I guess in this economic age I would only trust bonds, but the interest is crap. What a terrible time to invest.

Re:Failsafe Investing (1)

trout007 (975317) | about 3 years ago | (#37130240)

Let me elaborate the rebalancing. If any one gets below 15% or above 35% of your total holdings you sell and buy those categories to return to 25%. This allows you to automatically buy low and sell high.
Also as you put more money into your account you put it in the cash holdings.

I've been using this for about 10 years now. So I have been selling gold for the last few years as it climbed and took up more of the portfolio.
Also during the crash in 2008 bonds spiked and I had to sell some and buy stock to rebalance.

Since I've been using this I've averaged about an 8% per year return. You don't have to believe me run the numbers yourself they are all available.

Re:Failsafe Investing (1)

nedlohs (1335013) | about 3 years ago | (#37130556)

Since I've been using this I've averaged about an 8% per year return. You don't have to believe me run the numbers yourself they are all available.

I suspect it would be dependant on when you do that annual rebalance.

But yes that mix will have done well, a much better idea that trying to pick stocks. Very US centric though,

Re:Failsafe Investing (1)

Abstrackt (609015) | about 3 years ago | (#37130530)

What a terrible time to invest.

I completely disagree, there are some fantastic sales going on right now! Don't look at it as the market losing value, look at it as stocks being offered at one hell of a discount. ;)

If you're looking for a reasonable return on investment and have any kind of debt you can just focus on paying that off instead. It's not a glamorous way to acquire extra money but you're guaranteed to "earn" (save) that amount of interest.

Re:Failsafe Investing (1)

RobinEggs (1453925) | about 3 years ago | (#37130016)

I don't agree with you.

There are managers who've become famous for "beating the market" simply because they rationally examine what other people refuse to see and leave a field once they realize the ratings are all shit or they realize that data-driven investing has yielded to emotional positive-feedback loops.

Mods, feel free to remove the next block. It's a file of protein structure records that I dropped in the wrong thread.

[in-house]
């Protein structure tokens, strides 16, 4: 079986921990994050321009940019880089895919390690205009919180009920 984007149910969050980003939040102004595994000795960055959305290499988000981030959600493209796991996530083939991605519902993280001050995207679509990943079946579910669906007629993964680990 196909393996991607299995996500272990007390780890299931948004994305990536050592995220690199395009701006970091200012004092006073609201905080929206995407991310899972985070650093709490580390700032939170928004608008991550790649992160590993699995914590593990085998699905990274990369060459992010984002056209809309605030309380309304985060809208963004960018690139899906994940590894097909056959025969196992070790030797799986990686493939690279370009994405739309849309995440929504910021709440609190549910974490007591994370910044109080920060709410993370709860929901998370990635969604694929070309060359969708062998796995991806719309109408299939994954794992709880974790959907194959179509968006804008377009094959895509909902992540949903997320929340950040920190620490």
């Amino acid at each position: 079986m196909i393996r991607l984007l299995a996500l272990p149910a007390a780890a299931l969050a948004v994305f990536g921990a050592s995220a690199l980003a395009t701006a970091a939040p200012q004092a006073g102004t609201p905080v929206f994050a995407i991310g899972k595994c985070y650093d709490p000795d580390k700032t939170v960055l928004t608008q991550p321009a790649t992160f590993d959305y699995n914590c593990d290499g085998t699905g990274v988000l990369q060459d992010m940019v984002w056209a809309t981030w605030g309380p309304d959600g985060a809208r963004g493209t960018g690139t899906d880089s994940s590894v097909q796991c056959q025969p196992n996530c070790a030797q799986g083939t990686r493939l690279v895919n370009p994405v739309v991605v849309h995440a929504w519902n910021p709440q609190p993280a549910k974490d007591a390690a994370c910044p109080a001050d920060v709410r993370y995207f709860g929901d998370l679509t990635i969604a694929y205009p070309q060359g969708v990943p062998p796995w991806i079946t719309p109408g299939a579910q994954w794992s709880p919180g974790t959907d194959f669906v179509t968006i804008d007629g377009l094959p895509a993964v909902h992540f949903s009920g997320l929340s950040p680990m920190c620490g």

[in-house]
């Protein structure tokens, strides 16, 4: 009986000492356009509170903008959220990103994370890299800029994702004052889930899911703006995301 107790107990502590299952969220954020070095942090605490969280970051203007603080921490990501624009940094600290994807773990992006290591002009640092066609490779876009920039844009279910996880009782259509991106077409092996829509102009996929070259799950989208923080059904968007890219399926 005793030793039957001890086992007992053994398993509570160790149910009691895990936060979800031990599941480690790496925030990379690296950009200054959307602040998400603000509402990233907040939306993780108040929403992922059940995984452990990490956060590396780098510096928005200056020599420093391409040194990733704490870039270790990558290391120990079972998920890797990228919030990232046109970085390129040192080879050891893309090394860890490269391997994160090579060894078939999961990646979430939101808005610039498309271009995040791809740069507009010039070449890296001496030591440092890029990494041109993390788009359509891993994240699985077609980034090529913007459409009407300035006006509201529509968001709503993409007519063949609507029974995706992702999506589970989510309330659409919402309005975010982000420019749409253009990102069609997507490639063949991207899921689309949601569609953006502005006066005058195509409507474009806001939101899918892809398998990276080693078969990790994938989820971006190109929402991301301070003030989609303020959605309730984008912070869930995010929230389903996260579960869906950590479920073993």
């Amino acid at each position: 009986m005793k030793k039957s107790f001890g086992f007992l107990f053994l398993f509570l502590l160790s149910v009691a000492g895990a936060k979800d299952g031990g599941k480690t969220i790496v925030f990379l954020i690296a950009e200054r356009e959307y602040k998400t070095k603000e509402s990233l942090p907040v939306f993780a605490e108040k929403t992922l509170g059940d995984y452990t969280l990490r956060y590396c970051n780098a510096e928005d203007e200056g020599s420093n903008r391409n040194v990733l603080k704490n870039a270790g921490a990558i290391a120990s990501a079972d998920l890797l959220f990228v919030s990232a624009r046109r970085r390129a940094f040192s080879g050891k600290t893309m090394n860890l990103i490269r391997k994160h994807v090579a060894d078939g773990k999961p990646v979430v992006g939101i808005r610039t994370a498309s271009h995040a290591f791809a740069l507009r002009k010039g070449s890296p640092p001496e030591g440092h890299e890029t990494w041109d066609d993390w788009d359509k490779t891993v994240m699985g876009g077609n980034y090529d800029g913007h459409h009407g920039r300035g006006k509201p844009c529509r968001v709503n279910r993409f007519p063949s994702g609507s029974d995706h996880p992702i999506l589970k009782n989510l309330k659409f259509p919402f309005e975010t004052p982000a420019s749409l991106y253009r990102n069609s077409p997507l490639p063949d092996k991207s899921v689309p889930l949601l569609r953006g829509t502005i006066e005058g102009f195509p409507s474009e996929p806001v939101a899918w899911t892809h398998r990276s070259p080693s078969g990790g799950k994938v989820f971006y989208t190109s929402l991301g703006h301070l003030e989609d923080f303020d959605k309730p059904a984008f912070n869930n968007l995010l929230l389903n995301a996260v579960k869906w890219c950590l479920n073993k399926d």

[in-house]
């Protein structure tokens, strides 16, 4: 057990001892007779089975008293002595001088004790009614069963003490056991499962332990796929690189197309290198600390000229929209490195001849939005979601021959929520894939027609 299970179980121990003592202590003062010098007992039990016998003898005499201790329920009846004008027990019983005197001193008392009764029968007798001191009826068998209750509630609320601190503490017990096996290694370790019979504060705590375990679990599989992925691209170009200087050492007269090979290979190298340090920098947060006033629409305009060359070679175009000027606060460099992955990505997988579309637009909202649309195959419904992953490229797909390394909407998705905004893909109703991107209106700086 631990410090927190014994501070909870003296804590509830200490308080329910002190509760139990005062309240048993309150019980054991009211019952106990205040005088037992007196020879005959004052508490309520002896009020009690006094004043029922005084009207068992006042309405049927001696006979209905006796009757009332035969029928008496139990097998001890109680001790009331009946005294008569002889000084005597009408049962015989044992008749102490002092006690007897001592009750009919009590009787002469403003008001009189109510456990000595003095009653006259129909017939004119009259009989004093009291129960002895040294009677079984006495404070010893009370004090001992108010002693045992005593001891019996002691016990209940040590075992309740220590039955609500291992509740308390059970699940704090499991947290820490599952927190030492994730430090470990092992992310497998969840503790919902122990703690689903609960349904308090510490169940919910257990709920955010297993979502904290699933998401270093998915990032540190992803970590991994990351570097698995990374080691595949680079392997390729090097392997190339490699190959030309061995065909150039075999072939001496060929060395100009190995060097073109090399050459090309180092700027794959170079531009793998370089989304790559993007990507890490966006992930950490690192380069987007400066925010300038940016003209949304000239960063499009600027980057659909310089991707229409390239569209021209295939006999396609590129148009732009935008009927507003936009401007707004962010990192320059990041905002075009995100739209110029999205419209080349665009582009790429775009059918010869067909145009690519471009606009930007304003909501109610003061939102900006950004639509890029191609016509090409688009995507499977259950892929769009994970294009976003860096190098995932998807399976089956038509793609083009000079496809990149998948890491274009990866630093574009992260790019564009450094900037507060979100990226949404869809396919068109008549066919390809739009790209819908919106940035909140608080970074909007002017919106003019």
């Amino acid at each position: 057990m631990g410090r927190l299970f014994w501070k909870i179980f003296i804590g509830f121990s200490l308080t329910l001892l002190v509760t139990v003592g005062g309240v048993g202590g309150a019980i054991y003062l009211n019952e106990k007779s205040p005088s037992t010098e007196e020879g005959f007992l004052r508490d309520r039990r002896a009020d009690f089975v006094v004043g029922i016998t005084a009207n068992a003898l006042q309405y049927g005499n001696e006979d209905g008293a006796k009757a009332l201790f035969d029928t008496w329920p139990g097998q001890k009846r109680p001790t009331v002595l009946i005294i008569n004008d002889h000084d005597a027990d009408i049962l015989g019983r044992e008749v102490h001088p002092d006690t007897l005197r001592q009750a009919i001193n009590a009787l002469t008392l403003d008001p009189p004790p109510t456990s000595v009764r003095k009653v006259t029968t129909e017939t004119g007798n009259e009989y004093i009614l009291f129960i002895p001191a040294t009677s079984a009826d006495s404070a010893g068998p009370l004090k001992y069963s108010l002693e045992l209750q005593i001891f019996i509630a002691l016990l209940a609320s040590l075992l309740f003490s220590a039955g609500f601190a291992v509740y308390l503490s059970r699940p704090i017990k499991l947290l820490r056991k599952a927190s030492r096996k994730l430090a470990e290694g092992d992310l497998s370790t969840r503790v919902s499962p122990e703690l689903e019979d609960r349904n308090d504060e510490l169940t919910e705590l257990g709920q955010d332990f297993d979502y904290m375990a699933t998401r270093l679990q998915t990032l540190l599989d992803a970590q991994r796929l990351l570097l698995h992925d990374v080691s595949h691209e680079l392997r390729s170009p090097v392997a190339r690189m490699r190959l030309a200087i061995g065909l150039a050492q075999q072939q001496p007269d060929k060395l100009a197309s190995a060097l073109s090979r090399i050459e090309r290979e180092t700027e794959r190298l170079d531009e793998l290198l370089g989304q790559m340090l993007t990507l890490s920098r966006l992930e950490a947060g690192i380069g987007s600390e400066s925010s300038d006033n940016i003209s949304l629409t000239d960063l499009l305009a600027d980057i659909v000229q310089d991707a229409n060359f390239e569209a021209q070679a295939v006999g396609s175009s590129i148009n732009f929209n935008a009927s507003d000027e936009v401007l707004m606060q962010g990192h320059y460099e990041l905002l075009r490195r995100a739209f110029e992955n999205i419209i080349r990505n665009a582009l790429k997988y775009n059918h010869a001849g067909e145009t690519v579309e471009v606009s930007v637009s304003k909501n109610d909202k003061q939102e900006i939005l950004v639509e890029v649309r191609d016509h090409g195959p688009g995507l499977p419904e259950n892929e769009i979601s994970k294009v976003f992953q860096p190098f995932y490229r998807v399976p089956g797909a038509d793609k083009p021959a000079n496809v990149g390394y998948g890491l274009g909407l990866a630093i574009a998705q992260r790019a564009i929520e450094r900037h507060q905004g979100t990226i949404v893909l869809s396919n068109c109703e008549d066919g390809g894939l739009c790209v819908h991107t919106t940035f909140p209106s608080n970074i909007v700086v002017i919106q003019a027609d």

You don't beat the market with bold declarations about a coin flip, you beat it with cynicism and independent thought; few if any people can predict the economy or the performance of a particular company, but many people can make more rational decisions than most given the available data or detect and respond to increasingly emotional behavior in other investors.

Sometimes this means making better investments than others; quite often it's as simple as getting off the train two stops before everyone else. I know it's considered a myth that you can time your entry and exit in the market, but sometimes it's really very possible, especially with the exit.

Re:Failsafe Investing (1)

iONiUM (530420) | about 3 years ago | (#37130108)

I kind of agree with you. In reality, nobody can predict the market. But in practice, you don't need to. It's pretty easy to see a downtrend in the broad market, and when that happens you move from equities into bonds. And then when the market begins to trend upwards again, you do the opposite.

All you really do is follow the trend, without making any risky moves, and you will always make money both when the market goes up, and when it goes down. It's not rocket science, but it does require moving money every few months (well, only lately. before it was pretty safe just sticking with index mutual funds or straight equity).

I never understood this "diversify everything!" sentiment that plagues bank managers. It comes off as lazy, as no matter what 25% part of your portfolio (in the above example) goes up, another part will go down, since gold hedges stock and vice versa. You're always gaining/losing, hoping the gains outweigh the losses. How strange.

Re:Failsafe Investing (1)

trout007 (975317) | about 3 years ago | (#37130274)

You are forgetting the rebalancing. When gold goes up and stocks go down enough you sell gold to buy stocks. When it reverses you do the same. He recommends rebalancing when one goes more than 10% from 25%.

Re:Failsafe Investing (1)

MozeeToby (1163751) | about 3 years ago | (#37130336)

You can't beat the market long term.

Is like saying that playing poker is all luck. Yeah, luck plays a part in it, maybe even a big part, but it's still the same group of 20 top players that finds themselves at the final table at tournament after tournament. People like Warren Buffet didn't become ludicrously rich just because they got lucky.